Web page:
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Saturday, November 12, 2011

New planet screen

Things are progressing quicker than I thought. I have the display working for the planets list, but not the user interface yet. First, screenshot, then I'll explain how things will work:


Top left is the galaxy minimap. Top right is the list of planets that you have selected. If you select one of the planets, it will have the selection drawn on the star on the minimap.

The plan is to have a list of different planet filters below the galaxy minimap, and sliders that control the 5 different outputs below the planets list. Then there will be a overall output report below the sliders to show you the summary of your empire.

The list of filters would include:
Owned planets
Unoccupied planets (this would disable the sliders if selected)
Foreign-occupied planets (this would disable the sliders if selected)
Rich planets
Normal (no bonuses for construction)
Poor planets
Exciting planets (bonuses to research and commerce)
Mediocre planets (no bonuses for research/commerce)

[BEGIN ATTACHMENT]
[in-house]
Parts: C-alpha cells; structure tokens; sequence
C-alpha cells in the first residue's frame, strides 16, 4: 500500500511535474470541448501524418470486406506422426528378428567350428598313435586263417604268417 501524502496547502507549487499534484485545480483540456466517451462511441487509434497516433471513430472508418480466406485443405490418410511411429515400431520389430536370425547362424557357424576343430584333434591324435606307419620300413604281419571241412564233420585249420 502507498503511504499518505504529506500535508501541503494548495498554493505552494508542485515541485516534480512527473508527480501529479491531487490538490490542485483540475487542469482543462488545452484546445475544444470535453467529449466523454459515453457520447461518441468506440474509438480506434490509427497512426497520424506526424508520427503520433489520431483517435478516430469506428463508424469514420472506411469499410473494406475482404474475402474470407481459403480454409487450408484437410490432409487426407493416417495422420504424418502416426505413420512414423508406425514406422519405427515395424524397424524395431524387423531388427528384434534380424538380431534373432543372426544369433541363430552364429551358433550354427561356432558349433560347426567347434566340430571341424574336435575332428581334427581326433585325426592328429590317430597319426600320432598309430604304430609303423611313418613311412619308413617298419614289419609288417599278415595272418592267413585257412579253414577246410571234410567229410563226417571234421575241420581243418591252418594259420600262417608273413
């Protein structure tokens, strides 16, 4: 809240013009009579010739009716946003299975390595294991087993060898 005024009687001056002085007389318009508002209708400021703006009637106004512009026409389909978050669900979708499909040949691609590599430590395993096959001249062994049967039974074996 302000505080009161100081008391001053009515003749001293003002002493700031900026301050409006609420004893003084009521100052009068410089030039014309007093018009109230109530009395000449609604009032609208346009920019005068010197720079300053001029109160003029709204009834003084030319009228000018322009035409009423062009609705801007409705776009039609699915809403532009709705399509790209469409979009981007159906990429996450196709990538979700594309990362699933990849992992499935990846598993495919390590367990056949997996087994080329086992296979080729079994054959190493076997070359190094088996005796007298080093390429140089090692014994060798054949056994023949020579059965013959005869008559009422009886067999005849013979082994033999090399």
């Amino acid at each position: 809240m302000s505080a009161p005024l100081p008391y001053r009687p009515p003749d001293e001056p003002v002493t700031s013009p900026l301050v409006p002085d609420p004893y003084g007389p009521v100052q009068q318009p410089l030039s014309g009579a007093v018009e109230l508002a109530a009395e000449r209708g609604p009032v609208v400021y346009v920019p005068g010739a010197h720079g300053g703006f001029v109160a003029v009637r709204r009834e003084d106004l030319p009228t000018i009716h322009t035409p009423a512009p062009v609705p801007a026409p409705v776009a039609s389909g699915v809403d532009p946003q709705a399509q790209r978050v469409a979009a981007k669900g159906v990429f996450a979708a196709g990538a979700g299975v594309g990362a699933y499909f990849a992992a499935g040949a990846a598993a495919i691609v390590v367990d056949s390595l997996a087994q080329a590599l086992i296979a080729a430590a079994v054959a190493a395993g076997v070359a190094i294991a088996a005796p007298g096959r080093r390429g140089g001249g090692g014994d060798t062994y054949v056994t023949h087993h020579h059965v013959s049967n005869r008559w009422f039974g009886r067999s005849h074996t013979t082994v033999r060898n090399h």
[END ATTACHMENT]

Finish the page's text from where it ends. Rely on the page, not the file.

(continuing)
Dull planets (negatives to research and commerce)
Fertile planets (bonuses to environment/pop growth)
Regular planets (no bonuses for environment/pop growth)
Infertile planets (negatives to environment/pop growth)

You can mix and match filters to select, for example, planets that are rich, but has negatives in other fields, and focus them on production. Or planets that have more than one bonus, you can select those specific planets and balance the outputs so it uses both (or all three) bonuses.

The sliders will be a bit different from per-planet sliders. Since different planets have different levels of output required for environment and agriculture, the sliders will be "relative" sliders. If you set one slider to 100%, and another to 50%, and the rest at 0%, it means the planet's first slider will be set at 66%, and the second slider will be set at 33%.